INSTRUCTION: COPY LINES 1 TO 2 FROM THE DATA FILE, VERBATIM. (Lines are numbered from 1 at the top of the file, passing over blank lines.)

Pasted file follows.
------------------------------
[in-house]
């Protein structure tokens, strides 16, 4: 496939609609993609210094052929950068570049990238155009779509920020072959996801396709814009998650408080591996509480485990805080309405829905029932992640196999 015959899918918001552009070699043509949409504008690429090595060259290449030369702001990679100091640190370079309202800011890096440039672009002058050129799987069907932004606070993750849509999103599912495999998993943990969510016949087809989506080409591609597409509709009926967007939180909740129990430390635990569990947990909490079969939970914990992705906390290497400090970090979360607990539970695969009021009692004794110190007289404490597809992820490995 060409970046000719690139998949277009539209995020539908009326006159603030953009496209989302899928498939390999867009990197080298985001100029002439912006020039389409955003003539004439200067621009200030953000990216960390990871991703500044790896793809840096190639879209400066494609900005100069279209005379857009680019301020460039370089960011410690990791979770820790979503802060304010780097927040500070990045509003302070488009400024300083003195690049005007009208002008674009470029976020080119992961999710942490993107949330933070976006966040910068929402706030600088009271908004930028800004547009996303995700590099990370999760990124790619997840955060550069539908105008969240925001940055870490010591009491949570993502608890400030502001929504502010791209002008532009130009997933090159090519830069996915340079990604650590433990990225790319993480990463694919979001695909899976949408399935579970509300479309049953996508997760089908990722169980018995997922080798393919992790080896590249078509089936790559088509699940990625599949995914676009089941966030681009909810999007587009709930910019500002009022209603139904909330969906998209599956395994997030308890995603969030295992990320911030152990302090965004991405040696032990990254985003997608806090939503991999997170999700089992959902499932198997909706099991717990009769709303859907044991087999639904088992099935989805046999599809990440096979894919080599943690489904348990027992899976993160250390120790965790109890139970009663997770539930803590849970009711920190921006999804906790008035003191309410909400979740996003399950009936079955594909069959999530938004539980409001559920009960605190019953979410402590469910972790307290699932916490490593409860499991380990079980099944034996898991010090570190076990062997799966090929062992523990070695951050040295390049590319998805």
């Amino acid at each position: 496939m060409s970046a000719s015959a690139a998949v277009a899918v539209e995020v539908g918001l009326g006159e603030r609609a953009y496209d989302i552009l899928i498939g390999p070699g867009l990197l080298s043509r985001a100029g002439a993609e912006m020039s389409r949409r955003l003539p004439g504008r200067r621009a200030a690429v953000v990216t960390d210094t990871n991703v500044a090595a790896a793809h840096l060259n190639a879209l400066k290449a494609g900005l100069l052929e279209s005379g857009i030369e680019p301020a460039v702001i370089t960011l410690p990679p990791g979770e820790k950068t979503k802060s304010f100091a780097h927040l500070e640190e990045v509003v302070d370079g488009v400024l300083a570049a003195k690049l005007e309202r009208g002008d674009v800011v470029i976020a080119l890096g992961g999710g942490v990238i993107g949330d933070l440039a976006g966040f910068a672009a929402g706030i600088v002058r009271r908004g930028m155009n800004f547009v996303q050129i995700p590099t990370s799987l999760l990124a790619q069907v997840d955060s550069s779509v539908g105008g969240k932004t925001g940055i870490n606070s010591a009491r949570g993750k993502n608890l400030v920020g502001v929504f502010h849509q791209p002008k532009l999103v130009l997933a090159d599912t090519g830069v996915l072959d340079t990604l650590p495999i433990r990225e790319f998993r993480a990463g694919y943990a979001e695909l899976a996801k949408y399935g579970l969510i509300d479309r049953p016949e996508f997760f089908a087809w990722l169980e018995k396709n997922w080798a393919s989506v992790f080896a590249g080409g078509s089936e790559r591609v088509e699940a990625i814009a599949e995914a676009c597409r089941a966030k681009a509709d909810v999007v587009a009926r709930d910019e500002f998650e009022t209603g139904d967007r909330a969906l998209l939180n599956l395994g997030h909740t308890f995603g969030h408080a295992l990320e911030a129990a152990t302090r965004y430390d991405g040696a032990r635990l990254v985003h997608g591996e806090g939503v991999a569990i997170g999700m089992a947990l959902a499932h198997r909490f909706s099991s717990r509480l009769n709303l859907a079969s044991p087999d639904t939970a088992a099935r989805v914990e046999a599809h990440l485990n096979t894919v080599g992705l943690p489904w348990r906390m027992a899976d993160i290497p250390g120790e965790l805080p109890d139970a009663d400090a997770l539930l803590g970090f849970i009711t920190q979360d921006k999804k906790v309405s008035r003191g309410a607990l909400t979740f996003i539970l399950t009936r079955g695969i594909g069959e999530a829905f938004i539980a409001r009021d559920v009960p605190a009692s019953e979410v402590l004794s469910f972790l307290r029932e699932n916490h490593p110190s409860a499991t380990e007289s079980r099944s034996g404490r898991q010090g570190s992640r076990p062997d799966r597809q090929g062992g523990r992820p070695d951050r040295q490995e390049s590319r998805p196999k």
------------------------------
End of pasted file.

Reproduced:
[in-house]
């Protein structure tokens, strides 16, 4: 496939609609993609210094052929950068570049990238155009779509920020072959996801396709814009998650408080591996509480485990805080309405829905029932992640196999 015959899918918001552009070699043509949409504008690429090595060259290449030369702001990679100091640190370079309202800011890096440039672009002058050129799987069907932004606070993750849509999103599912495999998993943990969510016949087809989506080409591609597409509709009926967007939180909740129990430390635990569990947990909490079969939970914990992705906390290497400090970090979360607990539970695969009021009692004794110190007289404490597809992820490995 060409970046000719690139998949277009539209995020539908009326006159603030953009496209989302899928498939390999867009990197080298985001100029002439912006020039389409955003003539004439200067621009200030953000990216960390990871991703500044790896793809840096190639879209400066494609900005100069279209005379857009680019301020460039370089960011410690990791979770820790979503802060304010780097927040500070990045509003302070488009400024300083003195690049005007009208002008674009470029976020080119992961999710942490993107949330933070976006966040910068929402706030600088009271908004930028800004547009996303995700590099990370999760990124790619997840955060550069539908105008969240925001940055870490010591009491949570993502608890400030502001929504502010791209002008532009130009997933090159090519830069996915340079990604650590433990990225790319993480990463694919979001695909899976949408399935579970509300479309049953996508997760089908990722169980018995997922080798393919992790080896590249078509089936790559088509699940990625599949995914676009089941966030681009909810999007587009709930910019500002009022209603139904909330969906998209599956395994997030308890995603969030295992990320911030152990302090965004991405040696032990990254985003997608806090939503991999997170999700089992959902499932198997909706099991717990009769709303859907044991087999639904088992099935989805046999599809990440096979894919080599943690489904348990027992899976993160250390120790965790109890139970009663997770539930803590849970009711920190921006999804906790008035003191309410909400979740996003399950009936079955594909069959999530938004539980409001559920009960605190019953979410402590469910972790307290699932916490490593409860499991380990079980099944034996898991010090570190076990062997799966090929062992523990070695951050040295390049590319998805």